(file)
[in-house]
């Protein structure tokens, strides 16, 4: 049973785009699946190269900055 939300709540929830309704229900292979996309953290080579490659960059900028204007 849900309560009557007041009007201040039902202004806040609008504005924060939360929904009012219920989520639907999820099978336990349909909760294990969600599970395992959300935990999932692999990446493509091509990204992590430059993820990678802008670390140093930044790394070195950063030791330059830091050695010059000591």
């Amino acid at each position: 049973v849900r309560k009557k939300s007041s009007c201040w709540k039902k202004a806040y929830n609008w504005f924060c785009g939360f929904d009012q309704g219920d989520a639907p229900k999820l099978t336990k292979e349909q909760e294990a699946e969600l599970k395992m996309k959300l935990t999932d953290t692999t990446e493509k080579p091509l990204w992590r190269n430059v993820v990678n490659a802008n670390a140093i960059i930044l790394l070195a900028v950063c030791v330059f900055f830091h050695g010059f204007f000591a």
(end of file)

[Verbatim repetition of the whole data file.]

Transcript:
[in-house]
């Protein structure tokens, strides 16, 4: 049973785009699946190269900055 939300709540929830309704229900292979996309953290080579490659960059900028204007 849900309560009557007041009007201040039902202004806040609008504005924060939360929904009012219920989520639907999820099978336990349909909760294990969600599970395992959300935990999932692999990446493509091509990204992590430059993820990678802008670390140093930044790394070195950063030791330059830091050695010059000591």
């Amino acid at each position: 049973v849900r309560k009557k939300s007041s009007c201040w709540k039902k202004a806040y929830n609008w504005f924060c785009g939360f929904d009012q309704g219920d989520a639907p229900k999820l099978t336990k292979e349909q909760e294990a699946e969600l599970k395992m996309k959300l935990t999932d953290t692999t990446e493509k080579p091509l990204w992590r190269n430059v993820v990678n490659a802008n670390a140093i960059i930044l790394l070195a900028v950063c030791v330059f900055f830091h050695g010059f204007f000591a």